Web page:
In a Nutshell: Although All That I Have won’t win any prizes for being an all-out action-packed thrillfest any time soon, it stands out as being a very well written crime thriller which comes with delicious literary undertones and a delightful infusion of ‘small town’ philosophy. Very highly recommended!
Well, All That I Have (Duckworth) is done ‘n’ dusted, and so it’s time to offer up my afterthoughts on what was my first foray into the fictional world of Vermont author Castle Freeman. I’ve already said a few things about the book and its author in my forethoughts post – so I’ll respectfully point you to that – but for the benefit of those who like to have everything together, here’s a brief summary of what All That I Have is about:
Set in present day Vermont, Lucian Wing is the County Sheriff in charge of seventeen local towns. Being about as ‘old school’ at sheriffing as old school at sheriffing can get, Wing refuses to wear a uniform, drive a law enforcement vehicle, or even carry a gun. But then again Wing has no reason to strut around the county like a heavily-armed “super cop”. His area of jurisdiction is sleepier than a tortoise on Valium, and he’s managed to do his job perfectly well up until this point, without any need for latest and greatest weaponry and gadgets that law enforcement has to offer.
Enter into this almost idyllic scene then, a gang of burly Russians who own a significant property on one of the local hillsides. It’s been broken into, something has been taken, and the Russians want it back. As one can imagine they aren’t overly happy with entrusting recovery of their property to local law enforcement, and so the Russians decide to take matters into their own hands.
So poor old Sheriff Wing has got his work cut out for once, and his situation isn’t helped much by the fact that he also has to deal with ongoing problems in his marriage, and an overly ambitious deputy who’s snapping at his heels.
A thinking man’s thriller
So that’s the basics of All That I Have, but what did I really think of it? Well I’ve got to say that I really enjoyed it. Sheriff Wing is without a doubt the undisputed star of the show. Philosophical and wise, Wing has a ‘slowly, slowly catchy monkey’ kind of approach in his role as sheriff; a mindset which he adopted from the guru-like Ripley Wingate, Wing’s predecessor. In one of his many ‘asides’ Wing explains that one of the key ‘rules’ that Wingate taught him was to ‘hold back and let things develop’, and this is the philosophy that steers the storyline for All That I Have throughout, making this novel more of a thinking man’s thriller than a Die Hard-fest, with level-headed Sheriff Wing doing most the thinking.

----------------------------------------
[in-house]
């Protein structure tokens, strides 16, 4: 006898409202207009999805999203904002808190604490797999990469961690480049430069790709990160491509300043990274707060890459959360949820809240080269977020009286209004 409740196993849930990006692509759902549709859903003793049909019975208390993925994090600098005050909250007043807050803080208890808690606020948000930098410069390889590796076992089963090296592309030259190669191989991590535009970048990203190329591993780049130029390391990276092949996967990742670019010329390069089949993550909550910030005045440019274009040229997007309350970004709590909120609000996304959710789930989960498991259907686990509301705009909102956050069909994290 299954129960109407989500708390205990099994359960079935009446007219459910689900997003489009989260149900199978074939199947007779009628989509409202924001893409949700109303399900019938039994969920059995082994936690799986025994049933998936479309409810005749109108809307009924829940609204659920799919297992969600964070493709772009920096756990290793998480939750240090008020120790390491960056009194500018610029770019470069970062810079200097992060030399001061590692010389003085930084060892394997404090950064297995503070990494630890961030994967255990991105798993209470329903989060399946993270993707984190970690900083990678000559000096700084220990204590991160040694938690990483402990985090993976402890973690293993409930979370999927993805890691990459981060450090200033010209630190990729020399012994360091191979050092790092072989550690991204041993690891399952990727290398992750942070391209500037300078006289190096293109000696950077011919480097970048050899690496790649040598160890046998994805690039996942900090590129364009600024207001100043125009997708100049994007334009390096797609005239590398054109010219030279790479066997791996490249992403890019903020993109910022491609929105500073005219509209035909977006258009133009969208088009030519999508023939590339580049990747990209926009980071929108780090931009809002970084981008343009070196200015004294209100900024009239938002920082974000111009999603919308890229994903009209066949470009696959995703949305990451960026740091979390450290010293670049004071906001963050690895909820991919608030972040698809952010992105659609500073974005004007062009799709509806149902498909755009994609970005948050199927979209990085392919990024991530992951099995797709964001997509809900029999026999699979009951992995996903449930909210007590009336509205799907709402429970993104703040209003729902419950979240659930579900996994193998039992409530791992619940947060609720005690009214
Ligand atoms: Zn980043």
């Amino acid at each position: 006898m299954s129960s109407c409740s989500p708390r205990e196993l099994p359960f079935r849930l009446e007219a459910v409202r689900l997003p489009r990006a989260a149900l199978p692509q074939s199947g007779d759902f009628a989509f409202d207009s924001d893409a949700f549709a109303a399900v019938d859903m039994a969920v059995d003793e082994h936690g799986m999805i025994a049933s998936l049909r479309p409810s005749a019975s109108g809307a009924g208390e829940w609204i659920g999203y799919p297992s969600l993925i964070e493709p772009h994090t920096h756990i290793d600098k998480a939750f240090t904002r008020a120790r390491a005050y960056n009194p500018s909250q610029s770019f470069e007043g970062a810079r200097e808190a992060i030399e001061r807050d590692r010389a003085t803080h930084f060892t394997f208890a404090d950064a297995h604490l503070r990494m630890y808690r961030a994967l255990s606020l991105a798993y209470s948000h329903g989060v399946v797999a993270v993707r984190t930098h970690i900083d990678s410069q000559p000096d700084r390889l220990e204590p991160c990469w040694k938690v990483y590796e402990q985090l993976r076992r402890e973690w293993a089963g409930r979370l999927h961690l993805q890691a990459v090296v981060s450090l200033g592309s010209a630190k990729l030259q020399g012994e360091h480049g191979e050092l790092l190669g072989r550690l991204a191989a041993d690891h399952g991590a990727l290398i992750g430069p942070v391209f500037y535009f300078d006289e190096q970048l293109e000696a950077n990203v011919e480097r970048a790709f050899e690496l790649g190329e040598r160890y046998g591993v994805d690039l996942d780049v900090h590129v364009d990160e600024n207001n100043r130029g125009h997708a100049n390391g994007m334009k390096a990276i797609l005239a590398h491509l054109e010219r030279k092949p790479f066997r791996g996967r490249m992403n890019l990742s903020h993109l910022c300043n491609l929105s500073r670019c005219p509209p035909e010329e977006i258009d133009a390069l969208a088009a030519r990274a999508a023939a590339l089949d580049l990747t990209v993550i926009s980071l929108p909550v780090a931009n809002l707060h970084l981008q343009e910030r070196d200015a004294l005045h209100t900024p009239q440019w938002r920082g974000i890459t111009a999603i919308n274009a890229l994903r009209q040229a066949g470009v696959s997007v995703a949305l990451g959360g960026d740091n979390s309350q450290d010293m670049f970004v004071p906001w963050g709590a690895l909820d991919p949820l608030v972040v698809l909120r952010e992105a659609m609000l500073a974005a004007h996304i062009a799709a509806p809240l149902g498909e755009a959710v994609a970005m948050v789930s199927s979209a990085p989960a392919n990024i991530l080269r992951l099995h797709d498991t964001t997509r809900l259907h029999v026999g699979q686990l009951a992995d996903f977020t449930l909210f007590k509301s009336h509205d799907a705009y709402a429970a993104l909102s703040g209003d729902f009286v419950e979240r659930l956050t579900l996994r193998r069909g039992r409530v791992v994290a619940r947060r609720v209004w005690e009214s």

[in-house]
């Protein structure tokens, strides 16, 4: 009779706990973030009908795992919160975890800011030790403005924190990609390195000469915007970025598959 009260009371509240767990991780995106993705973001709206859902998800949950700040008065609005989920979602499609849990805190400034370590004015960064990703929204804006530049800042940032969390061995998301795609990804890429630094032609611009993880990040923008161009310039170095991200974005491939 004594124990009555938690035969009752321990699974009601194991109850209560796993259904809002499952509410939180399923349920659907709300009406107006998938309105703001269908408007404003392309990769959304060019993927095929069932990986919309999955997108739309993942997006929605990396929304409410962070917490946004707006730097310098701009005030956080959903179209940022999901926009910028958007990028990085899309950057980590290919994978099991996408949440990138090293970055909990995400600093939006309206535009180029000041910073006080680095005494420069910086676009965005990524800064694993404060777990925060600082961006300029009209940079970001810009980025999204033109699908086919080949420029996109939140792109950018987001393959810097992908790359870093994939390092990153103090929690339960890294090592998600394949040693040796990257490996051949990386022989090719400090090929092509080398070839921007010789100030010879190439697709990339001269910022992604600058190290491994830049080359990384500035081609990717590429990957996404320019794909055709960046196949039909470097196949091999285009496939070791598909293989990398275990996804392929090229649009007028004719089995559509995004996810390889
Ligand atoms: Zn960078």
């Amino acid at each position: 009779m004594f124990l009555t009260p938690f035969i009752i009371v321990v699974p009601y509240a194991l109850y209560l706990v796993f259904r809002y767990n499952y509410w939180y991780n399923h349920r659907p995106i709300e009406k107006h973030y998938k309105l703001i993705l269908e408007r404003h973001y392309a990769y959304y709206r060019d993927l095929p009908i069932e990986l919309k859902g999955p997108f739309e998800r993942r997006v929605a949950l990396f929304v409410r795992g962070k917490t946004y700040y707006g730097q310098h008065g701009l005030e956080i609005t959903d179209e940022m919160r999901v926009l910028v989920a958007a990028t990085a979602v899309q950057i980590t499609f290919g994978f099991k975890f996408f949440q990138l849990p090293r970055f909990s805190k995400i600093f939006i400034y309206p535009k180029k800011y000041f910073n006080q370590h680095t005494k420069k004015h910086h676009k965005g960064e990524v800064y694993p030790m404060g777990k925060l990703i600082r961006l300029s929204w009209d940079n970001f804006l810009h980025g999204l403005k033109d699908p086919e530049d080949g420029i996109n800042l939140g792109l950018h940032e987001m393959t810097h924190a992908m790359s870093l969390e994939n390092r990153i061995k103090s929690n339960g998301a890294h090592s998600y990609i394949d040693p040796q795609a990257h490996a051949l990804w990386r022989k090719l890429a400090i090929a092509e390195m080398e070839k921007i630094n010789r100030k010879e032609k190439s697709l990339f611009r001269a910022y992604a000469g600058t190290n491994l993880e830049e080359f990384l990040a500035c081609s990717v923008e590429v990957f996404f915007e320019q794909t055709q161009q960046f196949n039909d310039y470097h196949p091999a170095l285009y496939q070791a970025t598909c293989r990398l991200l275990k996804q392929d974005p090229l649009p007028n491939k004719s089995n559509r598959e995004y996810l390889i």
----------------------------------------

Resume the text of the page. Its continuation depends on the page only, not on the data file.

This is not to say that All That I Have is a slow-moving lumbering kind of read, because it certainly isn’t that. But neither is it an action-packed, all-guns-blazing, vein-popping kind of an affair either. So it’s probably best to label it somewhere in between, where periods of apparent inaction in the storyline are balanced with episodes of lively encounter; which in my mind is the perfect mix.
‘Small town’ philosophy
As slower moving as the storyline is it certainly kept me turning the pages. Interspersed throughout his ‘taking care of the Russian problem’ are flashbacks, philosophical asides and domestic episodes from Sheriff Wing, and these do nothing but make the novel all the more interesting. And I’m delighted to find that Freeman has completely infused his inherent knowledge of ‘small town living’ into the novel, giving a flavourful impression of what it’s like to live in rural Vermont (minus the Russian Mafia of course). I said in my forethoughts that I hoped Freeman would inject a certain ‘small town’ philosophy into this novel, and I’m happy to say that he doesn’t disappoint.
An array of good characters
Sheriff Wing may be the best and most prominent character in this novel, but I also found a number of others who have been so well crafted by Freeman that they deserve mention. There’s Wing’s overly-anxious deputy, the aptly named Lyle Keen, who is very much a thorn in Wing’s side. There’s local villain — bad boy to the police, super stud to the girls – Sean ‘Superboy’ Duke who Wing, to his detriment, has a bit of a soft spot for. He’s a character who’s not around all that often, but there is a real omnipresence about him (you’ll see what I mean when you read it) . There’s also Trooper Timberlake, who also doesn’t appear all that often in the story, but he juxtaposes Deputy Keen’s character beautifully.
If I have one tiny criticism then I would have liked to have seen the Russians in All That I Have being a bit better developed. Sure, there are specific individuals among them – identified when Wing makes their acquaintance – but for me they’re not memorable enough to stand out on their own (with the exception of perhaps one), which kind of makes them blend back into a collective, and simply be known as ‘The Russians’.
Putting that small personal niggle aside, I don’t want it to put anyone off reading All That I Have, because ultimately this is one super little novel. I left reading it with a gentle chuckle and a warm smile, which I think pretty much sums up my reading experience of All That I Have. Go buy it. I think you’ll enjoy it.
Duckworth Publishers | 21st January 2009 | £7.99 | PAPERBACK | 165 PP | ISBN: 9780715639023
:: What others have said about All That I Have::
- “A beautifully written, understated gem of a book.” – Simon A, Bookgeeks